Physician liaisons are tasked with introducing their employer practice to neighboring physicians. They are measured on how many new patient referrals the practice is getting each week/month/quarter. But, most of them are not equipped with the right tools to be able to do their job.
Of course, if you use our physician healthcare CRM, this task would be easy to do. However, you don’t necessarily need to, if you have your own IT team. Following are the steps you can take.
Table of contents
- Step 1 – Download and extract NPI data
- Step 2 – Add these files to AWS S3
- Step 3 – Add a crawler using AWS Glue
- Step 4 – Add a table using AWS Athena
- Step 5 – Query your NPI table using AWS Athena
- How to find all doctors in the USA
- How to find all healthcare businesses in the USA
- How to find referring practices near your practice locations
- How to find practices that are associated with hospitals or owned by other practices
You are going to consolidate quite a few sources of information (publicly available from CMS). The first one is the NPI database, available from CMS Data dissemination page. Note that this data (zipped) contains all the practitioner information across the USA.
As per CMS website, The zipped NPPES Downloadable file will include the following 3 reference files:
- Other Name Reference File – this file contains additional Other Names associated with Type 2 NPIs
- Practice Location Reference File – this file contains all of the non-primary Practice Locations associated with Type 1 and Type 2 NPIs
- Endpoint Reference File – this file contains all Endpoints associated with Type 1 and Type 2 NPIs.
This is in addition to the “Full Replacement Monthly NPI File”. In addition to this, you can also get the “Weekly Incremental NPI Files”. These files are delivered in CSV format and you can download them, then extract them to your system (WARNING – these are pretty large files).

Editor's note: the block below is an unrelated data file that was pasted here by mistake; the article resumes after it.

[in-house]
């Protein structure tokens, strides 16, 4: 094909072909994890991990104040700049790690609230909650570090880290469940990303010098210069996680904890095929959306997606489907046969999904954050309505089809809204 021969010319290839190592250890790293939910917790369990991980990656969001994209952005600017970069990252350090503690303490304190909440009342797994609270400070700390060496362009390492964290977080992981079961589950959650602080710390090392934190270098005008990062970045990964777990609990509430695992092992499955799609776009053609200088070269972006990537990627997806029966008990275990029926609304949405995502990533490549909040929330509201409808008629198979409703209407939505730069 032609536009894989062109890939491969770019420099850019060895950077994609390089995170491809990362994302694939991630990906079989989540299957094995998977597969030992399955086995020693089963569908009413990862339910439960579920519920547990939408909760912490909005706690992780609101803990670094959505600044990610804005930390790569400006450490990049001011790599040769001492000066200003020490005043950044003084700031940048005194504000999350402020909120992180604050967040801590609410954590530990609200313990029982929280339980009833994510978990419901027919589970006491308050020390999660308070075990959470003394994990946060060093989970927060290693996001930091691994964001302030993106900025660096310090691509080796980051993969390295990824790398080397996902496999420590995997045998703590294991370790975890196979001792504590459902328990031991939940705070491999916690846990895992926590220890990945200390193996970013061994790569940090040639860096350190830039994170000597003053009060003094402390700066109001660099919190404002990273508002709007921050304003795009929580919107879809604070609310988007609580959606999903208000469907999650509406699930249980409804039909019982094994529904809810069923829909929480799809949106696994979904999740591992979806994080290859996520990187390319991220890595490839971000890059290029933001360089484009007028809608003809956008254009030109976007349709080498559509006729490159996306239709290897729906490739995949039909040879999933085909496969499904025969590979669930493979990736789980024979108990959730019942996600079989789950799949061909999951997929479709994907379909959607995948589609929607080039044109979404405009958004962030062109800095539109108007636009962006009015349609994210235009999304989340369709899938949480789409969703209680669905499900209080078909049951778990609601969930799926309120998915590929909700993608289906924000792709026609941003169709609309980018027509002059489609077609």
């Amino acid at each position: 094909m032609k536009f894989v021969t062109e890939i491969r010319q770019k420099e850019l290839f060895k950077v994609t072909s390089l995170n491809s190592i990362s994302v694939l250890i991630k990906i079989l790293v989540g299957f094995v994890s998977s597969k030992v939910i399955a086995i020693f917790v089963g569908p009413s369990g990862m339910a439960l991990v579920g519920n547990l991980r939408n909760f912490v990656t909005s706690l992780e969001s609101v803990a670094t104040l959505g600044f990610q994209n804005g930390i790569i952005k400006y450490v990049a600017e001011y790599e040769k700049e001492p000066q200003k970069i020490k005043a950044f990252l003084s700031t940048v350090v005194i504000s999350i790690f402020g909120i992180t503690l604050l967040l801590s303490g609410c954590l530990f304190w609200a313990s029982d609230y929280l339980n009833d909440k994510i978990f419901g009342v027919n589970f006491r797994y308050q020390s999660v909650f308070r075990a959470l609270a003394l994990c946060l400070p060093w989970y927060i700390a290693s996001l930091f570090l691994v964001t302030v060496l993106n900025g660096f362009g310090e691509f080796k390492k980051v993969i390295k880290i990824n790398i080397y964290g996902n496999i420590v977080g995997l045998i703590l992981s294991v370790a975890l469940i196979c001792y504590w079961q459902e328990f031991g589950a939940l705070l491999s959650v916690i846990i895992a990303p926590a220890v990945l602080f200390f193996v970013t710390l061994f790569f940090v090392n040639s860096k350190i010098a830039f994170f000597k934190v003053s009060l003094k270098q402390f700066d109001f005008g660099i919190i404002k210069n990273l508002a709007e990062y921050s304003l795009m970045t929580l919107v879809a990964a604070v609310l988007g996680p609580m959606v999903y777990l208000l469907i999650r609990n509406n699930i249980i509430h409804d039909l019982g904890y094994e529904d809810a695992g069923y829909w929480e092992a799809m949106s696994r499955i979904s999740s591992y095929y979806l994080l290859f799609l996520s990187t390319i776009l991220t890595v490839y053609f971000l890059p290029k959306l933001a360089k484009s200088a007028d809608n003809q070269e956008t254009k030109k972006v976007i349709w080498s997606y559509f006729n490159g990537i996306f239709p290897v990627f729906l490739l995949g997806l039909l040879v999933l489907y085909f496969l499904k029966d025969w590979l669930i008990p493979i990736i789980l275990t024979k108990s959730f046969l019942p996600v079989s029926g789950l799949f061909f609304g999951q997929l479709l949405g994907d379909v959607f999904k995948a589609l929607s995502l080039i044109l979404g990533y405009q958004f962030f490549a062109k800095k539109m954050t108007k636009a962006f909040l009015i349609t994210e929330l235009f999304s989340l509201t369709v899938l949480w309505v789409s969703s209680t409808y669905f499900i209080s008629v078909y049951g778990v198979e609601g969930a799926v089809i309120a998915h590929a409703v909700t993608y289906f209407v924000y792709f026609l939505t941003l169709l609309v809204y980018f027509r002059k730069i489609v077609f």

We recommend taking one of these two approaches of loading up and exploring this data.
We have already explained how to process this data using Amazon RDS in this blog about “how to use CMS data for medical marketing”. The following information is for Amazon Athena.
Step 1 – Download and extract NPI data
You will get the necessary files from NPI files link here. Extract each file. They should all be CSV files once you extract them (that’s how CMS distributes them).
Step 2 – Add these files to AWS S3
AWS S3 allows you to store enormous amounts of data at dirt cheap prices. We use it quite heavily (encrypted, fully secured, of course). This data set that you are downloading, however, is public data and you don’t have to worry about encryption and HIPAA related headaches as much.
Create folders in S3 to hold your NPI data. Make sure that you have one directory per large file (it truly does make it easier to manage). E.g. see below
Step 3 – Add a crawler using AWS Glue
Read up about AWS Glue on their website. “AWS Glue is a serverless data integration service that makes it easy to discover, prepare, and combine data for analytics, machine learning, and application development. AWS Glue provides all of the capabilities needed for data integration so that you can start analyzing your data and putting it to use in minutes instead of months.”
We use AWS Glue for “Automatic schema discovery”. This allows us to not waste time in loading, extracting, transforming the large healthcare data files that we typically have to work with.
Initially, you will run it “On demand” because you want to test how things are working. Go ahead and do so, then, you can run this crawler on a schedule (matching the schedule where you download the NPI data files – weekly and/or monthly).
Step 4 – Add a table using AWS Athena
Read up about AWS Athena on their website. “Amazon Athena is an interactive query service that makes it easy to analyze data in Amazon S3 using standard SQL. Athena is serverless, so there is no infrastructure to manage, and you pay only for the queries that you run.
Athena is easy to use. Simply point to your data in Amazon S3, define the schema, and start querying using standard SQL.”
That’s pretty much exactly what you are going to do anyway. You have uploaded the file to Amazon S3 and now you are going to query it using Amazon Athena.
Notice that once AWS Glue crawler ran, it created a table for you already. You save a lot of money when you use Athena’s Parquet format (columnar vs flat). Go ahead and use the Athena’s CREATE TABLE AS (CTAS) query to create a parquet table for you. Here’s the syntax (from documentation)